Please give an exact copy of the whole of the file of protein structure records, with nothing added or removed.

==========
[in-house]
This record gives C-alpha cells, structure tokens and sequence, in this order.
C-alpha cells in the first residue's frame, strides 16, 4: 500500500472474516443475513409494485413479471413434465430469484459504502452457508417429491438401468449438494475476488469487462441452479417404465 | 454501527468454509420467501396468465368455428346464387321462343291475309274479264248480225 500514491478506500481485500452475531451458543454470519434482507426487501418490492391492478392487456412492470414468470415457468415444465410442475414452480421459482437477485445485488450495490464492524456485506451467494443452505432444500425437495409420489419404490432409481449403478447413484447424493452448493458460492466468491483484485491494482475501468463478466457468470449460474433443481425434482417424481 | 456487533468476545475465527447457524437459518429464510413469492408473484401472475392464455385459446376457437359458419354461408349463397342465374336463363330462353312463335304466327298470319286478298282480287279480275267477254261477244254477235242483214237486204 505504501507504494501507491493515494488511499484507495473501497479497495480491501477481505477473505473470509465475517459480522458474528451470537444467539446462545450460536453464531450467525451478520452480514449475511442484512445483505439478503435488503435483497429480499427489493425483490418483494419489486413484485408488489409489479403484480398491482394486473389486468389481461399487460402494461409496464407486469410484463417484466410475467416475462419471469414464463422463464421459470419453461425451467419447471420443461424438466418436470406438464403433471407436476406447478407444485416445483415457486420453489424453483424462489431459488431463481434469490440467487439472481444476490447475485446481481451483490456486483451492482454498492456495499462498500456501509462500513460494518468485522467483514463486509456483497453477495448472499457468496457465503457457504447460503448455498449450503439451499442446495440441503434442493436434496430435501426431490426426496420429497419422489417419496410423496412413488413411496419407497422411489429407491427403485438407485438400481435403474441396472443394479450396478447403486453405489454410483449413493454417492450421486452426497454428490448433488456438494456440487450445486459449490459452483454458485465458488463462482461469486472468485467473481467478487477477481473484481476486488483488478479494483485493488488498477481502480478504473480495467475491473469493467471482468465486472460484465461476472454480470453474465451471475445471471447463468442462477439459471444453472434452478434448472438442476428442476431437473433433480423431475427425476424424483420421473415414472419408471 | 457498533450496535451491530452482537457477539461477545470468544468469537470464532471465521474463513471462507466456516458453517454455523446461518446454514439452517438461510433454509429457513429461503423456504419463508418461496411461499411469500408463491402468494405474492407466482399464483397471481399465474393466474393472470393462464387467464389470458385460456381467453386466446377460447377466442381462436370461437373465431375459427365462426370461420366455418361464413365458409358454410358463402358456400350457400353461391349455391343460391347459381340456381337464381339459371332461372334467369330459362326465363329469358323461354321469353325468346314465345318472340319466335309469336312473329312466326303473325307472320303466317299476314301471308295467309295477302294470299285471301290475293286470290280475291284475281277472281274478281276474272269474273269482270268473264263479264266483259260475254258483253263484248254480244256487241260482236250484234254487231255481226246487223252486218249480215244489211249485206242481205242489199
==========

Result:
[in-house]
This record gives C-alpha cells, structure tokens and sequence, in this order.
C-alpha cells in the first residue's frame, strides 16, 4: 500500500472474516443475513409494485413479471413434465430469484459504502452457508417429491438401468449438494475476488469487462441452479417404465 | 454501527468454509420467501396468465368455428346464387321462343291475309274479264248480225 500514491478506500481485500452475531451458543454470519434482507426487501418490492391492478392487456412492470414468470415457468415444465410442475414452480421459482437477485445485488450495490464492524456485506451467494443452505432444500425437495409420489419404490432409481449403478447413484447424493452448493458460492466468491483484485491494482475501468463478466457468470449460474433443481425434482417424481 | 456487533468476545475465527447457524437459518429464510413469492408473484401472475392464455385459446376457437359458419354461408349463397342465374336463363330462353312463335304466327298470319286478298282480287279480275267477254261477244254477235242483214237486204 505504501507504494501507491493515494488511499484507495473501497479497495480491501477481505477473505473470509465475517459480522458474528451470537444467539446462545450460536453464531450467525451478520452480514449475511442484512445483505439478503435488503435483497429480499427489493425483490418483494419489486413484485408488489409489479403484480398491482394486473389486468389481461399487460402494461409496464407486469410484463417484466410475467416475462419471469414464463422463464421459470419453461425451467419447471420443461424438466418436470406438464403433471407436476406447478407444485416445483415457486420453489424453483424462489431459488431463481434469490440467487439472481444476490447475485446481481451483490456486483451492482454498492456495499462498500456501509462500513460494518468485522467483514463486509456483497453477495448472499457468496457465503457457504447460503448455498449450503439451499442446495440441503434442493436434496430435501426431490426426496420429497419422489417419496410423496412413488413411496419407497422411489429407491427403485438407485438400481435403474441396472443394479450396478447403486453405489454410483449413493454417492450421486452426497454428490448433488456438494456440487450445486459449490459452483454458485465458488463462482461469486472468485467473481467478487477477481473484481476486488483488478479494483485493488488498477481502480478504473480495467475491473469493467471482468465486472460484465461476472454480470453474465451471475445471471447463468442462477439459471444453472434452478434448472438442476428442476431437473433433480423431475427425476424424483420421473415414472419408471 | 457498533450496535451491530452482537457477539461477545470468544468469537470464532471465521474463513471462507466456516458453517454455523446461518446454514439452517438461510433454509429457513429461503423456504419463508418461496411461499411469500408463491402468494405474492407466482399464483397471481399465474393466474393472470393462464387467464389470458385460456381467453386466446377460447377466442381462436370461437373465431375459427365462426370461420366455418361464413365458409358454410358463402358456400350457400353461391349455391343460391347459381340456381337464381339459371332461372334467369330459362326465363329469358323461354321469353325468346314465345318472340319466335309469336312473329312466326303473325307472320303466317299476314301471308295467309295477302294470299285471301290475293286470290280475291284475281277472281274478281276474272269474273269482270268473264263479264266483259260475254258483253263484248254480244256487241260482236250484234254487231255481226246487223252486218249480215244489211249485206242481205242489199